It was in September 2017 when Apple made IKEA a launch partner for its ARKit in the iOS 11 keynote, and all of a sudden the staunchly analogue furniture brand was at the vanguard of retail tech. The IKEA Place app let you put digital furniture anywhere.
Just a few months earlier, Tim Cook said in an interview that he was so excited about augmented reality that he wanted “to yell out and scream”. He name-checked IKEA and cited buying furniture as a prime example of something that can be completely changed by AR.
We know what happened next. People started putting virtual Ektorp sofas on real railway platforms and digital Billy bookcases in elevators for the sheer hell of it. Part of the reason for this was the genuine novelty of a consumer AR shopping app, but also that you could not shop using it. If you liked something you had to close the app, then open up the IKEA app or website to buy it.
Now AR apps are less of a curiosity and, while not exactly commonplace, are at least familiar. From gaming to tattoo selection to selling watches or lipstick, there are a bunch doing things very similar to what IKEA started with four years ago.
This is likely the reason for the furniture company to commission its Copenhagen-based future-living lab, SPACE10, to revamp its AR offering. The result is IKEA Studio.
Moving on from just adding virtual chairs and lamps to a room, SPACE10 says the goal here for IKEA is to help people design entire rooms using the LiDAR sensors in an iPhone. That’s right, this is still an Apple-only project for IKEA.
Starting in open beta, SPACE10 ideally wants users to help hone the final offering of Studio, but for now it lets you capture complete 3D room plans with measurements, including windows and doorways, and it detects your existing furniture and places white boxes on the plan where your current chairs, tables, sofa reside.
From there you can place furniture, shelving systems, decorations and change wall colours, then export your design in both 3D and 2D and send it to others for approval or ridicule. The models can also include ceilings so you can add in virtual suspended light fittings. Other new features include being able to interact with items, such as turn AR lamps on and off, and place items on top of each other, say a lamp on a sideboard for example.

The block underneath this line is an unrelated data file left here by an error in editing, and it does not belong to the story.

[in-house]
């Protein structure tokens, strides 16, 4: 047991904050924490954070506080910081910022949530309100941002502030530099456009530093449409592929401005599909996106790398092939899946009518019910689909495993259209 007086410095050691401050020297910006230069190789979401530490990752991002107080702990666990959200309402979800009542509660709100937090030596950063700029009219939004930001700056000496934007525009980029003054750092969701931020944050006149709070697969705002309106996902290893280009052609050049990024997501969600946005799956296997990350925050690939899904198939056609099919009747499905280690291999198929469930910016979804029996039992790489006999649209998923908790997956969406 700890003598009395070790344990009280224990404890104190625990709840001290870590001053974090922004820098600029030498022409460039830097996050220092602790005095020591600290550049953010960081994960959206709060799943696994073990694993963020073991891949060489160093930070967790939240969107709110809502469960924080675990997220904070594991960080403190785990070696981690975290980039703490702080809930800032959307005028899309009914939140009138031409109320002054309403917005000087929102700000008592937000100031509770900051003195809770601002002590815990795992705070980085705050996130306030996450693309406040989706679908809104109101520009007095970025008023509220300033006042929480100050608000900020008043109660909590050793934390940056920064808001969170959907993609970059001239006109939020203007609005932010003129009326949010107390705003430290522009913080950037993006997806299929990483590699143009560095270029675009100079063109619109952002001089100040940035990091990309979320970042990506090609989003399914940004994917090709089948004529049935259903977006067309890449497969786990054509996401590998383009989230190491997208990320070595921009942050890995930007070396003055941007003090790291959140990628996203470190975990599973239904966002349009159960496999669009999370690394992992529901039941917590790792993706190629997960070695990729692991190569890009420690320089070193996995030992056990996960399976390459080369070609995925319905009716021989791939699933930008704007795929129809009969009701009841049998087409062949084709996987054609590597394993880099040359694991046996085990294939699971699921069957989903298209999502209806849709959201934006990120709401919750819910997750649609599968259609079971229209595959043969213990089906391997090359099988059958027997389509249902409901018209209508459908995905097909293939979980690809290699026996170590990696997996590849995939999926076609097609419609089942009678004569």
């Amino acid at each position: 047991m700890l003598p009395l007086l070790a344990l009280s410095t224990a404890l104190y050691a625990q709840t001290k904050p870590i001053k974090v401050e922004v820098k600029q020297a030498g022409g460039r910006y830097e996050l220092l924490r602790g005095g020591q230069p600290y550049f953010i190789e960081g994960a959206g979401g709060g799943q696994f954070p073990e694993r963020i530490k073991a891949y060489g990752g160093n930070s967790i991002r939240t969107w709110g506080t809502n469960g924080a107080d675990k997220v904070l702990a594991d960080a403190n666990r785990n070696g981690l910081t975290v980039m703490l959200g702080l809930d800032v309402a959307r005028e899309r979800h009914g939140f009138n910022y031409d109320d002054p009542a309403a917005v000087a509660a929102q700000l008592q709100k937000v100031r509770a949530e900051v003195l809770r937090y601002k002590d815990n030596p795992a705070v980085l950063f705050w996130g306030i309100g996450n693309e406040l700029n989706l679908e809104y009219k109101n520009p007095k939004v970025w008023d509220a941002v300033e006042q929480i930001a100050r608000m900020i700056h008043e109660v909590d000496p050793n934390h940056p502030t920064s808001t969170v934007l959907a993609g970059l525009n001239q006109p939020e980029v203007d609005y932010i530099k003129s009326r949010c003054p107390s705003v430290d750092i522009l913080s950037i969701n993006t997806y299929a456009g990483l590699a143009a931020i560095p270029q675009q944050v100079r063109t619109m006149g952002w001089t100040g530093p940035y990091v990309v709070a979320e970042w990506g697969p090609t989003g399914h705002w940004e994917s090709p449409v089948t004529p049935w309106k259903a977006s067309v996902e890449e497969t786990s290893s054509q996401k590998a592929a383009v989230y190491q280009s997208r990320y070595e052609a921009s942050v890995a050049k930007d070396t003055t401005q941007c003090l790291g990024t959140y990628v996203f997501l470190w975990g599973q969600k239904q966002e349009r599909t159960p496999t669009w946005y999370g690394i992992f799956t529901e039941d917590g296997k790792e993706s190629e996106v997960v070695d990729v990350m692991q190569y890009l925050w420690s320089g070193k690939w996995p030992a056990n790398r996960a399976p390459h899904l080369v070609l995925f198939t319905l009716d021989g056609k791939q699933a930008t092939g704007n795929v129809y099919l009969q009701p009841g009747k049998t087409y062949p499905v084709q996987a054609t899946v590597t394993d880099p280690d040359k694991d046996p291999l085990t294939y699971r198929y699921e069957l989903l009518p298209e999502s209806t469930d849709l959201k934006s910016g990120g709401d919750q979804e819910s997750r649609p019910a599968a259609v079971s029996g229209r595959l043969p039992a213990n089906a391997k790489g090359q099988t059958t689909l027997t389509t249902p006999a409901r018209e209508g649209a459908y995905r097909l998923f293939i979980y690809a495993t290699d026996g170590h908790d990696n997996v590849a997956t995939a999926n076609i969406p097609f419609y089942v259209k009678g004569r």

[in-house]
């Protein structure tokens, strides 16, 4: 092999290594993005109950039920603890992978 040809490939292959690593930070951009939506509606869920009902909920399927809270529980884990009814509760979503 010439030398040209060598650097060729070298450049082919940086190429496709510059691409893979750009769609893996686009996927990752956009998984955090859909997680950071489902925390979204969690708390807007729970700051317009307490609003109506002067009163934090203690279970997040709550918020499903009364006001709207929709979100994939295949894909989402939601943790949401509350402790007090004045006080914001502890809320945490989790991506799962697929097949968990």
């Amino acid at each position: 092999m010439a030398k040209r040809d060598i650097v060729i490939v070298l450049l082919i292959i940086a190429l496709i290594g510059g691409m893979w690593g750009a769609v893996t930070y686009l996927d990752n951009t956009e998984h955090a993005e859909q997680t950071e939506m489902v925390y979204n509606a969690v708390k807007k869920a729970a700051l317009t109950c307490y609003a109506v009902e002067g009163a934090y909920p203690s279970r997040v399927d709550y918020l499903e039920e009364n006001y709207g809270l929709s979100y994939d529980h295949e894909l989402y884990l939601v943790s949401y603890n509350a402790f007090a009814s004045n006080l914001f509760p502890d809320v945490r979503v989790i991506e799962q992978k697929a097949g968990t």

AR fans can sign up for the beta here, and those eligible will get an email from TestFlight as slots become available.
Tommy Campbell, digital design lead at SPACE10, says this is all prep for the arrival of Apple Glass. “While we have developed what is right now a mobile application, we’ve also been interested in what devices like glasses might be able to do for this technology,” he says. “So we’ve made very deliberate decisions to paint the vision of Studio as one that can exist on both the smartphone or in a glasses-like setting. We’ve also used a new renderer reality kit from Apple that lets us achieve a level of detail on these models that hasn’t been seen before in IKEA’s AR portfolio.”
Frustratingly, however, the app is once again not connected to the IKEA website or retail app. So if you are buying a rug, say, in the IKEA app, and want to check how it will look in your room, you can’t do this easily. You have to open up Studio and start from scratch.
Similarly, if you are looking at a sofa, IKEA knows the measurements of that sofa, but if you open up the measuring tool within Studio you have to manually input those same measurements to see if it will fit in your space.
This functionality could be added during the beta phase, of course. “It’s definitely a part of the roadmap,” says Fredrik Axén, digital manager core business franchise at Inter IKEA Systems. “Is it is a continuation of what you see now that will be transactional, or is it components of it? That could be the case, for instance, for the room planner.”
SPACE10 and IKEA are also considering integrating the 3D measuring tool into the IKEA website and taking other AR elements online. “Chrome and Safari and Mozilla are all playing around with web AR experiences,” says Campbell. “Could that be the next platform? Instead of developing an iOS or Android app, can we have a web experience for Studio that would work for everyone?”
Adding in that shopping ability will be crucial, however. UK ecommerce excluding groceries at the start of 2020 was already at 30 per cent. It reached a high during the pandemic of 60 per cent and then levelled off around 45 per cent. That’s ten percentage points in one summer – or three to five years’ growth in just two quarters.
For now though IKEA wants to hear how Studio is working for people in their homes. “What’s broken? What would they like to see that we haven’t considered yet?” says Campbell “A few things already in the pipeline is the wall-painting feature and a wall-storage feature, which uses a machine learning algorithm to look at the space recommend the best combination of storage items that would fit.”
Jeremy White is WIRED’s executive editor. He tweets from @jeremywired
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